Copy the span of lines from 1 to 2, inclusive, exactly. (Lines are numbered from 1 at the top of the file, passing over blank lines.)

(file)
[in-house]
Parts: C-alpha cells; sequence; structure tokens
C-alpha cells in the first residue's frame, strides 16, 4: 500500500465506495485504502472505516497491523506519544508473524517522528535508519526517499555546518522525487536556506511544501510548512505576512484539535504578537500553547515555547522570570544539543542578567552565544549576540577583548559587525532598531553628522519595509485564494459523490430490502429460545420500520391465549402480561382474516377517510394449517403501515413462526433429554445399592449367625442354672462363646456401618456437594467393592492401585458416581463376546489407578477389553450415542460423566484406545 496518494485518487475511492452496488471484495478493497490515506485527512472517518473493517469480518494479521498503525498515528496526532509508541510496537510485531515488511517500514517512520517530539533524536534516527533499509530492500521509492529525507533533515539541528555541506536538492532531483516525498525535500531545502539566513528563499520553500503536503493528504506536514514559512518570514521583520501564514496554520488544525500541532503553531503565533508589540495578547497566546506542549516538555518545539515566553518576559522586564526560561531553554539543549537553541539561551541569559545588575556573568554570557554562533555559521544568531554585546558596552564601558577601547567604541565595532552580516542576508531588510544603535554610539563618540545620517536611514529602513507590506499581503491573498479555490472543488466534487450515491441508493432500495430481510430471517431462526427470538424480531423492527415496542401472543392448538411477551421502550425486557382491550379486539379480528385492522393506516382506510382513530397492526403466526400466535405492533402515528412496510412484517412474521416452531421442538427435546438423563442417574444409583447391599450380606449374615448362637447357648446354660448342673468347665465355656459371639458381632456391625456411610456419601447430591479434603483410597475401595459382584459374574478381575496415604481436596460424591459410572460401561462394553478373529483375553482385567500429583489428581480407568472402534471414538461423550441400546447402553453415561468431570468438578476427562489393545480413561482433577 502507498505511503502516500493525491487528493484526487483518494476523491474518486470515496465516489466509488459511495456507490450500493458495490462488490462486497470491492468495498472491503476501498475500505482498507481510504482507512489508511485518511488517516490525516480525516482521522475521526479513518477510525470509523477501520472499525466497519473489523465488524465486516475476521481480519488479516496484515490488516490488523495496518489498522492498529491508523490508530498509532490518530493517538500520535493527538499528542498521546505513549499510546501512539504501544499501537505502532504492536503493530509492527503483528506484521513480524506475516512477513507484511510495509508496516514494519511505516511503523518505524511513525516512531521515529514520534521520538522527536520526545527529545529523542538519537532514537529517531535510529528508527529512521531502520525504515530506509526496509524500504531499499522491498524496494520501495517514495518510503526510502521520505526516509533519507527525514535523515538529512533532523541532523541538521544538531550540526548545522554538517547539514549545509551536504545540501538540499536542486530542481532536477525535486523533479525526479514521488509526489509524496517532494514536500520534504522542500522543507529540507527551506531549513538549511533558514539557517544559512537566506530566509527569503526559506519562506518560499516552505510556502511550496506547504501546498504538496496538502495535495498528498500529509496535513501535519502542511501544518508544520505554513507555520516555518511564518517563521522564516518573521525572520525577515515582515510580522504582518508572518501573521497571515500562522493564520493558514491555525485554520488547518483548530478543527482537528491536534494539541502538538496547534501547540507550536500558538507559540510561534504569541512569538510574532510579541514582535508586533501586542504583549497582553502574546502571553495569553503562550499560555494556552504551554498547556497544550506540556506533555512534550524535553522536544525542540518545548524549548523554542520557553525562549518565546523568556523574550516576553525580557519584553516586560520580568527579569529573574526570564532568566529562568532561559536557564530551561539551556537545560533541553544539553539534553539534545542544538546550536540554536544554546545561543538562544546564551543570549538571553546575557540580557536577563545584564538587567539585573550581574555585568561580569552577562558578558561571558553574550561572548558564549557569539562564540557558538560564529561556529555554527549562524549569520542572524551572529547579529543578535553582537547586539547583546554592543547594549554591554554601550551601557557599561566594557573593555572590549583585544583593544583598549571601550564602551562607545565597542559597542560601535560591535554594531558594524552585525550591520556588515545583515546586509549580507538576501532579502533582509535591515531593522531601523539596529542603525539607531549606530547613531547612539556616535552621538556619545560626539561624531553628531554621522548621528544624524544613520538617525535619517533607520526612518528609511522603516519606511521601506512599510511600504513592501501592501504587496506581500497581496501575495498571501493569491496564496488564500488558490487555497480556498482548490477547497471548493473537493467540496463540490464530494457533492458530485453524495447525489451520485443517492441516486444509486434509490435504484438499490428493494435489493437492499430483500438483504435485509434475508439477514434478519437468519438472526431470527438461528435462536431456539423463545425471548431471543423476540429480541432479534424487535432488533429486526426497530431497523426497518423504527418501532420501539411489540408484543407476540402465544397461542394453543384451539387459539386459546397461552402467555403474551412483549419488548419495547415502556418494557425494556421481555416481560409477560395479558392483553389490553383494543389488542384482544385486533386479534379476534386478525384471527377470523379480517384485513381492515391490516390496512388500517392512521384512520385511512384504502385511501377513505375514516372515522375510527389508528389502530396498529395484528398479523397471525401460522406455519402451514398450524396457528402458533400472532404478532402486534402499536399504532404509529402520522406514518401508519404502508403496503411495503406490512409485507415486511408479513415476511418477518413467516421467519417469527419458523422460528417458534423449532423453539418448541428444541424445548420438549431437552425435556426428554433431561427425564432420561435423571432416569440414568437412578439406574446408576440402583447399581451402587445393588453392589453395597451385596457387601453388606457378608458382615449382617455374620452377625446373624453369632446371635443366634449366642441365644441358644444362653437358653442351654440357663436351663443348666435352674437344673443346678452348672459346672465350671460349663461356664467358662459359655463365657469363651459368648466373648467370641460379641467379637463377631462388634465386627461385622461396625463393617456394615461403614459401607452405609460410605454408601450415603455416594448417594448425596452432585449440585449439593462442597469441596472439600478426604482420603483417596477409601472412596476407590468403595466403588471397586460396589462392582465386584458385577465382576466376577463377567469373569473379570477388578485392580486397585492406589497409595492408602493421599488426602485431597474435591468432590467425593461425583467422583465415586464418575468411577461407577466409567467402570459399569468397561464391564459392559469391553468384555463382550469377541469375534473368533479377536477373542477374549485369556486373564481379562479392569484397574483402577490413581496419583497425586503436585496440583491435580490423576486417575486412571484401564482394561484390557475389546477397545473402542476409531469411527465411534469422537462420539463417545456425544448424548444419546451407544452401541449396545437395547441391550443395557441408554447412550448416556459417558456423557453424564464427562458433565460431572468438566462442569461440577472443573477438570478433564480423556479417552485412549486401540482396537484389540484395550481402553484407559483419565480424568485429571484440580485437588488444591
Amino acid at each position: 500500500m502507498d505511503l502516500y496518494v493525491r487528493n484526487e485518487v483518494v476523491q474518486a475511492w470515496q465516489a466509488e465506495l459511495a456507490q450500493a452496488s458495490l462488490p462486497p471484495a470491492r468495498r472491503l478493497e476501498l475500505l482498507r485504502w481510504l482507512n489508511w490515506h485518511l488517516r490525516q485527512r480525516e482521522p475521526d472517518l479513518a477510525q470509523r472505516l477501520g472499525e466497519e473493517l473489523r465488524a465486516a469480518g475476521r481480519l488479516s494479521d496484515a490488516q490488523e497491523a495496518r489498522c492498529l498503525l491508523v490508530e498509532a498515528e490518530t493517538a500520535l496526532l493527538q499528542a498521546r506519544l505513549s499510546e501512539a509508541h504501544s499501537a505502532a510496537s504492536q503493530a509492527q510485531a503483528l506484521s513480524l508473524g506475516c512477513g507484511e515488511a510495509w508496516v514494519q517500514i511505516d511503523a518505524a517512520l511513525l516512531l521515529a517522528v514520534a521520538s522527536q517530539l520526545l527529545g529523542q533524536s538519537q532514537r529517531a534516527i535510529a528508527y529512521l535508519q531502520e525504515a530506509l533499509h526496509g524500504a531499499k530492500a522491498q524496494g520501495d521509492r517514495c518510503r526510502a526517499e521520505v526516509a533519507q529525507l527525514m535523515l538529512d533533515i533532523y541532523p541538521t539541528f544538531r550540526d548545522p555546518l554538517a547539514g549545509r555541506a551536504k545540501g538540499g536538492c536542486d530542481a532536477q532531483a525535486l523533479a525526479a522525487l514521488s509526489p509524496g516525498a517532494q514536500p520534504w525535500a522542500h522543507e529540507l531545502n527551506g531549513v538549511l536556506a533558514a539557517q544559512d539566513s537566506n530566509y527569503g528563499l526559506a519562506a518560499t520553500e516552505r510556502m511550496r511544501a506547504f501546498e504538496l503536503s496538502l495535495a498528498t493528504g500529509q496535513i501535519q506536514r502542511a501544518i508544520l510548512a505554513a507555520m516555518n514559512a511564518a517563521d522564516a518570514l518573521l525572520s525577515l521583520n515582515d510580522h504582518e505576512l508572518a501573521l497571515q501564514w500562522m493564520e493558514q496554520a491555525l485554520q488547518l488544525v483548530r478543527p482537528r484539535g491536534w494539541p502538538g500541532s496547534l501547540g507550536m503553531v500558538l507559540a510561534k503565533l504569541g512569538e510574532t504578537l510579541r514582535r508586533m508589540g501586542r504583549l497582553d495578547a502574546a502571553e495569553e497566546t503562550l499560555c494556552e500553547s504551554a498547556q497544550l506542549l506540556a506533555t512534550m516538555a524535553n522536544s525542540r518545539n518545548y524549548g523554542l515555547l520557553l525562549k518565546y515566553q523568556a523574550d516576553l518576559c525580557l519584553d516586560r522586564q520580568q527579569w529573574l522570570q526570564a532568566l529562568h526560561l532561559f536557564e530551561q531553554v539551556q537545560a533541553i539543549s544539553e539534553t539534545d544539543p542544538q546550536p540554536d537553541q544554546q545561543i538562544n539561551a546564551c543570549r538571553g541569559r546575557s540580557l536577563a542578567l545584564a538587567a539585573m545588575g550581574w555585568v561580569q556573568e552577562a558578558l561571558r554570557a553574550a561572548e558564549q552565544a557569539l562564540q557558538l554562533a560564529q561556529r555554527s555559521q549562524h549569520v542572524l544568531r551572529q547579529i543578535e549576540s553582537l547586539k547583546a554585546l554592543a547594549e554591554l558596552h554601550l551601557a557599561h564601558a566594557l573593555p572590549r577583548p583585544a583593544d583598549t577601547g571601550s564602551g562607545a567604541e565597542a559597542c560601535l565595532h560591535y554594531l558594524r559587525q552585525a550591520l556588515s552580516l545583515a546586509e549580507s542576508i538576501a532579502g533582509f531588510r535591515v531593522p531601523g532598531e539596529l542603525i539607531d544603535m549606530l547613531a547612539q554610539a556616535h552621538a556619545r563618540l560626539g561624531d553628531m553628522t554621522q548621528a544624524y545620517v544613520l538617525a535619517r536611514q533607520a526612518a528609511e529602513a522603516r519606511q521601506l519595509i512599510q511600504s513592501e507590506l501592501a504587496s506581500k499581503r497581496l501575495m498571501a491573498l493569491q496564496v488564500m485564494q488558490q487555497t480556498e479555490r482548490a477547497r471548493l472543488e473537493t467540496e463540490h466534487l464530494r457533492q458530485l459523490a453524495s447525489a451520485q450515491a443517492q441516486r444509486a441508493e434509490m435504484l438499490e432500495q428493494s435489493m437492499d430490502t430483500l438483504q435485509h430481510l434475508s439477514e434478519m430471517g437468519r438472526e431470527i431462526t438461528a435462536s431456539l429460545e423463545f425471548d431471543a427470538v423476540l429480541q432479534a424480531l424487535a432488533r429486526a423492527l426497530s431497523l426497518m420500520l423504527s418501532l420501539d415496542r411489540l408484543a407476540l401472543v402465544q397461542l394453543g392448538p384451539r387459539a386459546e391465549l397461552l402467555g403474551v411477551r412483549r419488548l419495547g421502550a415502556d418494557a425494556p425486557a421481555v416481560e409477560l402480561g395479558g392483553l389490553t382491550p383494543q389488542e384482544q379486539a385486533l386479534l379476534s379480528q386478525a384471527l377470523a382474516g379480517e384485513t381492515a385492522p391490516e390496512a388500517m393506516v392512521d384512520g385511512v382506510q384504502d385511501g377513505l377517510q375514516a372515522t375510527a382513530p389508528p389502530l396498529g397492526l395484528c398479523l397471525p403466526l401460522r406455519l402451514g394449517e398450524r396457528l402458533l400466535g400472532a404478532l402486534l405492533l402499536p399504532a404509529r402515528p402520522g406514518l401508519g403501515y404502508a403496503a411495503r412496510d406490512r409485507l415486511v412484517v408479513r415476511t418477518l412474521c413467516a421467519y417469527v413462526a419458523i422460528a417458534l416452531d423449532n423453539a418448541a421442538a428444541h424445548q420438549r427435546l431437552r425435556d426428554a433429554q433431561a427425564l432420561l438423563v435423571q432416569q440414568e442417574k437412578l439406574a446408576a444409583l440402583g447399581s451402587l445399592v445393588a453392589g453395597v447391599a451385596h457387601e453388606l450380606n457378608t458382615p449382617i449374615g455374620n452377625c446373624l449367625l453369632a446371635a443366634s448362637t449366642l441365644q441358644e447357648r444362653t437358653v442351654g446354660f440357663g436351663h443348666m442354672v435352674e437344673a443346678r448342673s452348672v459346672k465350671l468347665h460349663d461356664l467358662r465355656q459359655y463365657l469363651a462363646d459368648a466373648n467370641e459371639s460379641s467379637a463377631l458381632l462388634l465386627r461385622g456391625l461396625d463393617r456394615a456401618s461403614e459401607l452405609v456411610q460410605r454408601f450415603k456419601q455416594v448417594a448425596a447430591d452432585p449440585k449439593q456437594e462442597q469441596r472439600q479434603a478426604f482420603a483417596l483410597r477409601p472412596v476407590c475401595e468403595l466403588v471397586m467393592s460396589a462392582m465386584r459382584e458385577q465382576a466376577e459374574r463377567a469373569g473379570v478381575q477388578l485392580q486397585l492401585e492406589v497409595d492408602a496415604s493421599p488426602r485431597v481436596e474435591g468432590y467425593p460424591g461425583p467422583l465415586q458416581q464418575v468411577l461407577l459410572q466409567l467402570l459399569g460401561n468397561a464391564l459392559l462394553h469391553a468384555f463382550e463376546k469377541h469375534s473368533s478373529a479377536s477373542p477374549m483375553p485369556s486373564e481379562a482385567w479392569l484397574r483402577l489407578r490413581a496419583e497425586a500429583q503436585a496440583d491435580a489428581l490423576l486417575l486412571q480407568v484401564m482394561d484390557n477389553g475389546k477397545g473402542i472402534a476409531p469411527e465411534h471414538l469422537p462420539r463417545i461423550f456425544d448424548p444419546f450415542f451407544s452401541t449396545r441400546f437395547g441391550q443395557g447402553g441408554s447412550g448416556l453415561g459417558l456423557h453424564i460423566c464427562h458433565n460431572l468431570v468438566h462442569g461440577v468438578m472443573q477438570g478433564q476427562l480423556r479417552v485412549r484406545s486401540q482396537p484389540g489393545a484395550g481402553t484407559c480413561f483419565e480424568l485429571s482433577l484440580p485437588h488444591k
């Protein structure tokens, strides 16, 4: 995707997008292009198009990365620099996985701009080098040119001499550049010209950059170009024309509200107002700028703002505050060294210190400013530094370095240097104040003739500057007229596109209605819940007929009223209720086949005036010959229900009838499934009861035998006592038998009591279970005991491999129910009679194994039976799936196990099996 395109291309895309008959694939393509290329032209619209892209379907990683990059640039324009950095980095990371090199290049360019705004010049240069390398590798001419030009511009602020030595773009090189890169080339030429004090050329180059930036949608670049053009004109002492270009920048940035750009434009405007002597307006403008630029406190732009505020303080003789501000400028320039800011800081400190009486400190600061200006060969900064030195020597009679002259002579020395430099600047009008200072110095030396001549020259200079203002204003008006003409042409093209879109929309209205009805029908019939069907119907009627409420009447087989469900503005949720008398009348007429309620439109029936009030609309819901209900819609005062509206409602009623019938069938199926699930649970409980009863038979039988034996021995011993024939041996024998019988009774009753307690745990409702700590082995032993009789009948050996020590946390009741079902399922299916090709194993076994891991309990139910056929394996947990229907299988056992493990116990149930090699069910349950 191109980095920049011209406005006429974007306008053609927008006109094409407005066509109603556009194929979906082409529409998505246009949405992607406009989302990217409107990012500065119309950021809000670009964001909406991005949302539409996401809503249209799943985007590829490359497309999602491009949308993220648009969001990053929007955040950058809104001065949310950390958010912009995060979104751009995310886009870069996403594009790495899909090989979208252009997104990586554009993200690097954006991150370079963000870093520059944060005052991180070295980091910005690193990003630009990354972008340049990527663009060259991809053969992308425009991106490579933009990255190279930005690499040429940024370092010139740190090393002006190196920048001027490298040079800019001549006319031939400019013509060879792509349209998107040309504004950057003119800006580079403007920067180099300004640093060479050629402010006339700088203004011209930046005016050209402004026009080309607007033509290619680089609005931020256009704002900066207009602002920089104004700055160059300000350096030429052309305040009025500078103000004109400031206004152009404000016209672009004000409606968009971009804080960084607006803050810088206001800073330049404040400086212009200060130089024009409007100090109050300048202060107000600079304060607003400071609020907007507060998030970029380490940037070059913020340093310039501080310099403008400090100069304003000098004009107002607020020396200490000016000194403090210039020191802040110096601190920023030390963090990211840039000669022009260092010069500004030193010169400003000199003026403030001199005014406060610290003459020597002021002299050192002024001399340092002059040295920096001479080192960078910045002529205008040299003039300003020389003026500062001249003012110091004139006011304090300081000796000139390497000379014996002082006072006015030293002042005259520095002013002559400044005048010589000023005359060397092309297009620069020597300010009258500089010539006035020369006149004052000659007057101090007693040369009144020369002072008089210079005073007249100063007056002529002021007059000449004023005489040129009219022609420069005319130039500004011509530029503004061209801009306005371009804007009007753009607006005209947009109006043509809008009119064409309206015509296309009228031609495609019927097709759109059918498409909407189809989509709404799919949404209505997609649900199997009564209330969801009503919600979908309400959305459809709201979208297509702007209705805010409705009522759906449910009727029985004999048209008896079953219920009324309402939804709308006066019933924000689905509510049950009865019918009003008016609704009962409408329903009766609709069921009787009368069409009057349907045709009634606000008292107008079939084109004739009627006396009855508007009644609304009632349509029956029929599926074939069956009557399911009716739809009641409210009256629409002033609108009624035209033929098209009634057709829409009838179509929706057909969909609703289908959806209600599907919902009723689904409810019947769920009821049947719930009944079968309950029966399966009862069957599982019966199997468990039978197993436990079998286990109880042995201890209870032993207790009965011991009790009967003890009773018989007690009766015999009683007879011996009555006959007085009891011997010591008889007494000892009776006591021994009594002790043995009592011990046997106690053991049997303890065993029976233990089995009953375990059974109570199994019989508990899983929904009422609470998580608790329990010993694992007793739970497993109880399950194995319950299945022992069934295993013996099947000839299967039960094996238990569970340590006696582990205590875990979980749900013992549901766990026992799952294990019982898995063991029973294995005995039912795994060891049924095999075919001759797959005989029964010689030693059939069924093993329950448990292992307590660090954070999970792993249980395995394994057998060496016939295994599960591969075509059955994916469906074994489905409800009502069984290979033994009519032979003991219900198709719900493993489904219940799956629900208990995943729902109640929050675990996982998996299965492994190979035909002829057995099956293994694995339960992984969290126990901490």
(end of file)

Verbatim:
[in-house]
Parts: C-alpha cells; sequence; structure tokens